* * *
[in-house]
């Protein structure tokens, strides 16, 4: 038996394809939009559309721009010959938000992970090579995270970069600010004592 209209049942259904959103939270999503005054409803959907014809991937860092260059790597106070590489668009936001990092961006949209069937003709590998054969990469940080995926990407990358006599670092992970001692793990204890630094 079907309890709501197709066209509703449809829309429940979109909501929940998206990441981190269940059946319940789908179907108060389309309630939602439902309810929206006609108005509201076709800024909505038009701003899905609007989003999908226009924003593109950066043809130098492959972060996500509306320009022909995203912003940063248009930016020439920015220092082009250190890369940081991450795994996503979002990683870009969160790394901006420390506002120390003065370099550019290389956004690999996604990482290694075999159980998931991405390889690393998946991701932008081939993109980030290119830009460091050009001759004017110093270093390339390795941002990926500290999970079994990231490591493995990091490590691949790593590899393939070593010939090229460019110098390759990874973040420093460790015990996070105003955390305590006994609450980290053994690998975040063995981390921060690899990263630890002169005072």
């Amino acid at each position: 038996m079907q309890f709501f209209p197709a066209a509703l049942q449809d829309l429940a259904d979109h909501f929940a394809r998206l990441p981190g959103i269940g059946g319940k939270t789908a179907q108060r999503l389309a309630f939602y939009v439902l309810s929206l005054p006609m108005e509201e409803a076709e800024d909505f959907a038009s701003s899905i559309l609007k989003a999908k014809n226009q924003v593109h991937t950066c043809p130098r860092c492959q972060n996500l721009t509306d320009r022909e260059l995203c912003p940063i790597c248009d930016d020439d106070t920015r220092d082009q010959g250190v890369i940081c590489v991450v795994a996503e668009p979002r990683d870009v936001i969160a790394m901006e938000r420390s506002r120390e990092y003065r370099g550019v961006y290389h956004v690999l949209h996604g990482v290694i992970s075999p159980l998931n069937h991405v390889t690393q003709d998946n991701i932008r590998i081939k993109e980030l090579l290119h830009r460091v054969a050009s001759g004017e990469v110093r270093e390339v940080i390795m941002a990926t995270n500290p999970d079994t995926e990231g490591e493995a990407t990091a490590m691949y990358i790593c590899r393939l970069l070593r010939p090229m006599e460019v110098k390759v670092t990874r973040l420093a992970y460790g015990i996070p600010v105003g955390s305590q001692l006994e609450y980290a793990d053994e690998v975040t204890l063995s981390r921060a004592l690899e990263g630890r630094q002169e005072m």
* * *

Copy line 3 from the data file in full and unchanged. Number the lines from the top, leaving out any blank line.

């Amino acid at each position: 038996m079907q309890f709501f209209p197709a066209a509703l049942q449809d829309l429940a259904d979109h909501f929940a394809r998206l990441p981190g959103i269940g059946g319940k939270t789908a179907q108060r999503l389309a309630f939602y939009v439902l309810s929206l005054p006609m108005e509201e409803a076709e800024d909505f959907a038009s701003s899905i559309l609007k989003a999908k014809n226009q924003v593109h991937t950066c043809p130098r860092c492959q972060n996500l721009t509306d320009r022909e260059l995203c912003p940063i790597c248009d930016d020439d106070t920015r220092d082009q010959g250190v890369i940081c590489v991450v795994a996503e668009p979002r990683d870009v936001i969160a790394m901006e938000r420390s506002r120390e990092y003065r370099g550019v961006y290389h956004v690999l949209h996604g990482v290694i992970s075999p159980l998931n069937h991405v390889t690393q003709d998946n991701i932008r590998i081939k993109e980030l090579l290119h830009r460091v054969a050009s001759g004017e990469v110093r270093e390339v940080i390795m941002a990926t995270n500290p999970d079994t995926e990231g490591e493995a990407t990091a490590m691949y990358i790593c590899r393939l970069l070593r010939p090229m006599e460019v110098k390759v670092t990874r973040l420093a992970y460790g015990i996070p600010v105003g955390s305590q001692l006994e609450y980290a793990d053994e690998v975040t204890l063995s981390r921060a004592l690899e990263g630890r630094q002169e005072m």